The cost of a dozen eggs has dropped about a dollar since August, when the price was roughly double from the previous year as a result of the worst outbreak of avian influenza in the nation’s history. But bird flu is only part of the reason egg prices were so high this summer.
"Producers were sort of racing to buy up product and demand was almost artificially inflated with fears that there were going to be supply constraints," says USDA agricultural economist Alex Melton, who specializes in animal products and cost of production. "I think at the movement right now, without a further outbreak, buyers are not still rushing to pick up every egg they can get....Once things get back to normal and cooler heads prevail the price tends to reflect the economics."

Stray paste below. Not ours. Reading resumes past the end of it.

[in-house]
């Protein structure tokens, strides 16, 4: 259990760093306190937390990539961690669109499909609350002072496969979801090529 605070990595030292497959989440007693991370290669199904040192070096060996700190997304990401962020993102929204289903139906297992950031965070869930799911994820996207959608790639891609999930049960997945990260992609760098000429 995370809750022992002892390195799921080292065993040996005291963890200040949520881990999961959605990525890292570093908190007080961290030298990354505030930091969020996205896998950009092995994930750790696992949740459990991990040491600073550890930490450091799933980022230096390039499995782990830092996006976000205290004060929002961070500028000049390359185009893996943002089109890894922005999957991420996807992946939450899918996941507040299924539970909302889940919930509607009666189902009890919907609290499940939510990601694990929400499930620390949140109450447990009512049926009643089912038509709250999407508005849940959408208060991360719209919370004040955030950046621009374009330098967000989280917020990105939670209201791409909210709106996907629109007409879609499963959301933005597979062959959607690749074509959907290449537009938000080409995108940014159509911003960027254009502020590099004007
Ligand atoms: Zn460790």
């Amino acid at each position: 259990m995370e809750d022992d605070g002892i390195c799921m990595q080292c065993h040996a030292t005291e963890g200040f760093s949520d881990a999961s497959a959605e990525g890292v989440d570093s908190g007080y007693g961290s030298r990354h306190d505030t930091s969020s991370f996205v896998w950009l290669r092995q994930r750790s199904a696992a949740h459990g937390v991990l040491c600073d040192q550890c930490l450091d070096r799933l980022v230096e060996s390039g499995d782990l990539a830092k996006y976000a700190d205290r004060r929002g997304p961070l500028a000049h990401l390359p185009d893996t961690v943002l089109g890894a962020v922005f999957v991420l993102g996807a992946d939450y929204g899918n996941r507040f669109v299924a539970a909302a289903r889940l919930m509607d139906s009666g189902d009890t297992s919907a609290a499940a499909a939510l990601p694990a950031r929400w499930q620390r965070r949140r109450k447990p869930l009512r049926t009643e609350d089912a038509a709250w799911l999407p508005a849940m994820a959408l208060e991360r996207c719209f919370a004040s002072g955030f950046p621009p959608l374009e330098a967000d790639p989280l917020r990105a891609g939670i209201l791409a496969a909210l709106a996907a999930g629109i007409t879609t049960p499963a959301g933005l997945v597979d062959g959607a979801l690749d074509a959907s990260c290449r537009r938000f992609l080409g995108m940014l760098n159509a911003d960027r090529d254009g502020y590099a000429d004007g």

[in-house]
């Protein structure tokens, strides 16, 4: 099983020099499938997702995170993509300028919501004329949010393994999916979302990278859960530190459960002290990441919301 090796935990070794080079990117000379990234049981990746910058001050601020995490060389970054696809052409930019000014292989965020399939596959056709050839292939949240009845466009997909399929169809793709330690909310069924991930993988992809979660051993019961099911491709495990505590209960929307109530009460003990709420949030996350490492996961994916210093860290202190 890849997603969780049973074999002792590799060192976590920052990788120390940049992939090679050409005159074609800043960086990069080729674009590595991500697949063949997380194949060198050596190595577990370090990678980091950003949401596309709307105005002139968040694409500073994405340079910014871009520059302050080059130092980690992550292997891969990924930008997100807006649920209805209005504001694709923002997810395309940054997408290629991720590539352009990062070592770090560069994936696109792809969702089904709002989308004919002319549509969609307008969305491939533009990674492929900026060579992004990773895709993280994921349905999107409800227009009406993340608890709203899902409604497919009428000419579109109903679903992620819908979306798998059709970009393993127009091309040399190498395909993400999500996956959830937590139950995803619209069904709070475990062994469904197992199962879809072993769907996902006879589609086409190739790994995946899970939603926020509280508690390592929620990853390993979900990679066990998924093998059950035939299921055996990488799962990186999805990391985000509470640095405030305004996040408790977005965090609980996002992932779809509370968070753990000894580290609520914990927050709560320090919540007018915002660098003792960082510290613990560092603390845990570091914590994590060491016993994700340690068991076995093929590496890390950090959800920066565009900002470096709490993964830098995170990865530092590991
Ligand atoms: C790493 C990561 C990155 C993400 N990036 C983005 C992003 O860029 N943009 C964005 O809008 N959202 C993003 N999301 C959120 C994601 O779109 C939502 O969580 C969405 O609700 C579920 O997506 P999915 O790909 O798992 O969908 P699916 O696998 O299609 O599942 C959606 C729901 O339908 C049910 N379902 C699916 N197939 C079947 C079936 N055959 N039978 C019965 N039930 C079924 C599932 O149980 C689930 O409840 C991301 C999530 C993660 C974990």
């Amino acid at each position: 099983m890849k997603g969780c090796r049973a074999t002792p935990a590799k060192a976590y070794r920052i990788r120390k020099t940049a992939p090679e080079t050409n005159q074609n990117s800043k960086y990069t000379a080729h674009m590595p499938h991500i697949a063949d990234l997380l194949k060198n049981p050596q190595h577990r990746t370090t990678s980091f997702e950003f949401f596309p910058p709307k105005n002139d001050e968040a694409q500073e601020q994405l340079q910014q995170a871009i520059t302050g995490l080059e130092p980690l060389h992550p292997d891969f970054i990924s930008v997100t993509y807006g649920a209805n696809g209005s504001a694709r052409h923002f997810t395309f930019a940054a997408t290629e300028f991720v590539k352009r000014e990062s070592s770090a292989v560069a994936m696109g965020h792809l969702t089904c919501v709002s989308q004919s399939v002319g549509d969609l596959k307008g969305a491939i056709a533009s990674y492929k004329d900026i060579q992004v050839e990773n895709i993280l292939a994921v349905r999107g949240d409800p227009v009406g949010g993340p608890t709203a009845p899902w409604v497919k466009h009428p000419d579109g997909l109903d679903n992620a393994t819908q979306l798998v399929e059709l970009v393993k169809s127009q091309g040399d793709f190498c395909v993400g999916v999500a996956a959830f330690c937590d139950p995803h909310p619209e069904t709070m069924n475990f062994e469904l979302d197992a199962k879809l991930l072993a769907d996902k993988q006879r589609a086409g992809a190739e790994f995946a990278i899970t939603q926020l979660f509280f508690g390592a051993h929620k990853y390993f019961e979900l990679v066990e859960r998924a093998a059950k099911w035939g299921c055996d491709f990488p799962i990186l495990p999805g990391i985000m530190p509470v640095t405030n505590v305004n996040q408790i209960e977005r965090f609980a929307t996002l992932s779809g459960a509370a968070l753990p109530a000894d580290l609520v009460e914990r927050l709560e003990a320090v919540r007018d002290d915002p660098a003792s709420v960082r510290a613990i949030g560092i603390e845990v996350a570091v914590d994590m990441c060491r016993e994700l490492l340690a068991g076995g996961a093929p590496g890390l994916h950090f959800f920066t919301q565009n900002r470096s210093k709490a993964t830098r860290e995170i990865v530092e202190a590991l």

Right now eggs cost about 23 percent more than this time last year, which is more reflective of the nation’s current supply of eggs.
Melton says it may be as late as 2016 for egg producers to rebuild their flocks to pre-bird flu levels. This in turn will help bring the cost of eggs down to pre-bird flu prices.